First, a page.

Science and religion.
Science in its true form is a rational system for investigating the universe. However, some scientists turn it into a closed philosophy called scientism. The philosophy is based on atheism and materialism, and holds that reality is only physical. It follows that what cannot be observed by science does not exist--i.e., there is nothing metaphysical in the universe.
It is to the credit of science that scientism itself is being shown its own shortcomings and blind spots. Perhaps the primary factor is parapsychology, formerly known as psychic research. In the 1980s the American Association for the Advancement of Science (AAAS) acknowledged that parapsychology was a legitimate scientific discipline. Although the AAAS did not comment on the findings of parapsychology, it found its methods to be scientifically rigorous.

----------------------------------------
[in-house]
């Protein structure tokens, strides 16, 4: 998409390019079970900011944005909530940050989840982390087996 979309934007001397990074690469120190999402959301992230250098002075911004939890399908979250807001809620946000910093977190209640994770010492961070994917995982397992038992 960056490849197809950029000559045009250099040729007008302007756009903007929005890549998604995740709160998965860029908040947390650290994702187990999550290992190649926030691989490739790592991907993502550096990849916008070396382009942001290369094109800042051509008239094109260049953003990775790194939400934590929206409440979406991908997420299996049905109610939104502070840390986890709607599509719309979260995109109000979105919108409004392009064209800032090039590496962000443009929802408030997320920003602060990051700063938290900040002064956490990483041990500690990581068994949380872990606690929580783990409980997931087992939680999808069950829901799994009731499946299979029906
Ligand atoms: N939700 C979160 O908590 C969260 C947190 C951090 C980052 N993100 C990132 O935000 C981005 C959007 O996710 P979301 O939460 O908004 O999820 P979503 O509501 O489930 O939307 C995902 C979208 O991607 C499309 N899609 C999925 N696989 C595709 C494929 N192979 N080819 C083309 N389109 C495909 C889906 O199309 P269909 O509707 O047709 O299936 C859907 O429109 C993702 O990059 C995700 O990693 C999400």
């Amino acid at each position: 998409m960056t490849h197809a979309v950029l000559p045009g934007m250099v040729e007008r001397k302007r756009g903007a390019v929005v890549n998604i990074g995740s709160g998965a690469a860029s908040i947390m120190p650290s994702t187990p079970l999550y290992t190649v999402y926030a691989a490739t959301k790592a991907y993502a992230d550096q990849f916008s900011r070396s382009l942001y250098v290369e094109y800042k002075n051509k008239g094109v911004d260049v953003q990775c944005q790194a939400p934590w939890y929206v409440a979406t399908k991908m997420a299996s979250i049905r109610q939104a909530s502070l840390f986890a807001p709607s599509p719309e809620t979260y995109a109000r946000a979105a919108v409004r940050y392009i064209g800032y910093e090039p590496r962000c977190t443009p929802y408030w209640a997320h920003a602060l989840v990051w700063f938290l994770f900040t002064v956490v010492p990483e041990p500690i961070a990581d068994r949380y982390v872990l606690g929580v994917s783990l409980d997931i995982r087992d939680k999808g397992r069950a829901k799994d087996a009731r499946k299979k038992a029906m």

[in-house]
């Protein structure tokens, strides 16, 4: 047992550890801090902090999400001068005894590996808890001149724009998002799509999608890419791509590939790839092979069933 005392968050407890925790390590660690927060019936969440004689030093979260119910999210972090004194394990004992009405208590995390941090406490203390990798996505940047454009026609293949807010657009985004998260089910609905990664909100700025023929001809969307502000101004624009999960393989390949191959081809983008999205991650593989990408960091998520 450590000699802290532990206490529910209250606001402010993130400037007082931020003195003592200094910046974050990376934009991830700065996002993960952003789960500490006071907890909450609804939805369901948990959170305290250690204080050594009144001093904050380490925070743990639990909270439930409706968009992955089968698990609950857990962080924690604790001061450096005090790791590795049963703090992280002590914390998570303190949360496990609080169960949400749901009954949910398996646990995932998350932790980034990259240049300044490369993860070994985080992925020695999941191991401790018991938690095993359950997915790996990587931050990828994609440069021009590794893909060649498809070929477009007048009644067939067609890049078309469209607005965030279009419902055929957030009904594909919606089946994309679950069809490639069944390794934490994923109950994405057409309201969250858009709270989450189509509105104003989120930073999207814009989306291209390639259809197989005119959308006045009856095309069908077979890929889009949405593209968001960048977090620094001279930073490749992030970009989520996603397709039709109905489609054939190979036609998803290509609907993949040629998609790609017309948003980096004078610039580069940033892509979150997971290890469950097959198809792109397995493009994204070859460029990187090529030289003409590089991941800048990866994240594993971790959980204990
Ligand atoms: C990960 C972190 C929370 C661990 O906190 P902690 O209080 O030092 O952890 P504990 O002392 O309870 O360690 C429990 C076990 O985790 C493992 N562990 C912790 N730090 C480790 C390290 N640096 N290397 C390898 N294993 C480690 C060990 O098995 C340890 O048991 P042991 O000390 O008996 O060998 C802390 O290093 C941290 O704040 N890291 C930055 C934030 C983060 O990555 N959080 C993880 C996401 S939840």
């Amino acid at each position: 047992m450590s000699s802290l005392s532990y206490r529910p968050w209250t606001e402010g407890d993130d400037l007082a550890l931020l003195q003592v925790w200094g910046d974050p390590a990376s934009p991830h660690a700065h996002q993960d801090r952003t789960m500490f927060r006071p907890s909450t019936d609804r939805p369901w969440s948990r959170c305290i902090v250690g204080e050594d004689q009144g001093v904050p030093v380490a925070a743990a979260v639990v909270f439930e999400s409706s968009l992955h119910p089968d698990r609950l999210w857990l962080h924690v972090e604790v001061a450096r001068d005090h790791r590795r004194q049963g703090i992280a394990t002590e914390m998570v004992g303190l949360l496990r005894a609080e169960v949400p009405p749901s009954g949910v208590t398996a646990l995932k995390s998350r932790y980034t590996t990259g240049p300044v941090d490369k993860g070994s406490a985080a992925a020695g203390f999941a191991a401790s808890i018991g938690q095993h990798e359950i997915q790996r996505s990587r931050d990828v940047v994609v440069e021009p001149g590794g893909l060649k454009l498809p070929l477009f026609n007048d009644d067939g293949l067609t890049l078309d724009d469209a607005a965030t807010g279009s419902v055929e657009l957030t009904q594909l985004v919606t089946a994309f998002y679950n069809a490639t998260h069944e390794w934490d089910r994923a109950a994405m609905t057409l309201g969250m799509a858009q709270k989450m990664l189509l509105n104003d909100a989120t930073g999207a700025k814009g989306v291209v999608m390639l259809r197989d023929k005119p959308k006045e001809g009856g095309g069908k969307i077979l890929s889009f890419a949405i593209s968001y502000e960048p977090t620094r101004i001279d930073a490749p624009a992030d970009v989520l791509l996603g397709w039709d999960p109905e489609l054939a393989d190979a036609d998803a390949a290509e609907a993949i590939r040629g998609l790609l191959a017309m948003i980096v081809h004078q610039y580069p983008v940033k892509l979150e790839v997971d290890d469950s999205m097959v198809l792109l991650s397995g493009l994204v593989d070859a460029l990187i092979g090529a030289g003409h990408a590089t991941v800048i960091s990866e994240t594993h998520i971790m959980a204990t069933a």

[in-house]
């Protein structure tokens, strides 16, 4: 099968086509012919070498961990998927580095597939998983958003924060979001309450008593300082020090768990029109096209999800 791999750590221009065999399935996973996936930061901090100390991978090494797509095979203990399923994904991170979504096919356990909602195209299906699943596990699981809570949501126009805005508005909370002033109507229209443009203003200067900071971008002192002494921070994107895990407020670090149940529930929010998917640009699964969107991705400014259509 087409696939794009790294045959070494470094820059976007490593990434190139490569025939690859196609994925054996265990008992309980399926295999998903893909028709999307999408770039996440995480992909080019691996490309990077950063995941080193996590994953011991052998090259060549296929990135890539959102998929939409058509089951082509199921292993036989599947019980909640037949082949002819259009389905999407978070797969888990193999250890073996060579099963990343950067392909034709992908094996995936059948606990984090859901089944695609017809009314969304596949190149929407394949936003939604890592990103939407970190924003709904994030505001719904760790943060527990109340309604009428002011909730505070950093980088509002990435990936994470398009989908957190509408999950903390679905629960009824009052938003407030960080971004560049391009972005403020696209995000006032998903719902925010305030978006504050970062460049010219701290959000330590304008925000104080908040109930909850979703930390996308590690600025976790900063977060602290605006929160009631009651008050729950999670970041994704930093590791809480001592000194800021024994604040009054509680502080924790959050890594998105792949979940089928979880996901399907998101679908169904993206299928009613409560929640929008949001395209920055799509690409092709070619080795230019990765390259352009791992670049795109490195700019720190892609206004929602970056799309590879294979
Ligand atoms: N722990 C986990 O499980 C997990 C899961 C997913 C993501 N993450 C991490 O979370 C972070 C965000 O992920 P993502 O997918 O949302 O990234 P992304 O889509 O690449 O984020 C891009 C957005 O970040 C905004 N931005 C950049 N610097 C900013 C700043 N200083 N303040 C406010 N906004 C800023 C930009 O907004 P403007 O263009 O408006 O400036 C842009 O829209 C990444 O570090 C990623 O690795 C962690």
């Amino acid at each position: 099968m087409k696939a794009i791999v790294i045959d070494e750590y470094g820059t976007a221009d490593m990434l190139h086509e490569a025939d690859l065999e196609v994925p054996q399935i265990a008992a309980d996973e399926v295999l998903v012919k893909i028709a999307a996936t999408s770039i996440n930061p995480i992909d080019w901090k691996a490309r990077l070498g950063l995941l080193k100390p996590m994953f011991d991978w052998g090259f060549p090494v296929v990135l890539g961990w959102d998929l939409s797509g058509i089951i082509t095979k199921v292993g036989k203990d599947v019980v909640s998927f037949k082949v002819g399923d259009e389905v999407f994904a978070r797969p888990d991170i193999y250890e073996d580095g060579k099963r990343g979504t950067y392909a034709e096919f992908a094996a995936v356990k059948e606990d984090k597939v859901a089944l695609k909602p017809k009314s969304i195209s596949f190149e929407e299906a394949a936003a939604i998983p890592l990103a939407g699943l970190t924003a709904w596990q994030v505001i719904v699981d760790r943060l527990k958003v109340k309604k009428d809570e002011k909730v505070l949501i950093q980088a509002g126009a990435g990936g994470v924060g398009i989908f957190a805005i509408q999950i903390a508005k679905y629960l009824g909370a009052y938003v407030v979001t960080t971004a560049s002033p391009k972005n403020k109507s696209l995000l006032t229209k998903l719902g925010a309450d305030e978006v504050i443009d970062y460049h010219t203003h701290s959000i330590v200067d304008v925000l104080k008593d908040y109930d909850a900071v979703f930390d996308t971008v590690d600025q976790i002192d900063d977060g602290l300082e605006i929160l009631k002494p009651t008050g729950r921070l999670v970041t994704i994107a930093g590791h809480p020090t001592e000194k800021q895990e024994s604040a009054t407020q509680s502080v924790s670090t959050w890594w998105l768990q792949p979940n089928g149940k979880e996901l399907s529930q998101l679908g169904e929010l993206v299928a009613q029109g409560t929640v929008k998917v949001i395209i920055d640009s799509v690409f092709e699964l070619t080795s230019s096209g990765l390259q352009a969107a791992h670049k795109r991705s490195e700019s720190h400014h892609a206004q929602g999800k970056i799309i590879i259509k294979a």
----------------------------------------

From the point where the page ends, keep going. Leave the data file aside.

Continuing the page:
Parapsychology studies three major areas of human experience: extrasensory perception (ESP), psychokinesis (PK) and postmortem existence. The evidence obtained during more than a century of research indicates that the human mind can operate external to the body and even independent of the body. All this points to a rational basis for religious faith. The great religions of the world are united in their view that we humans are more than merely a body or bundle of matter; we have a nonmaterial aspect which points directly to the traditional concept that reality includes a metaphysical realm, and that the source of it all is the Divine Creator of the cosmos.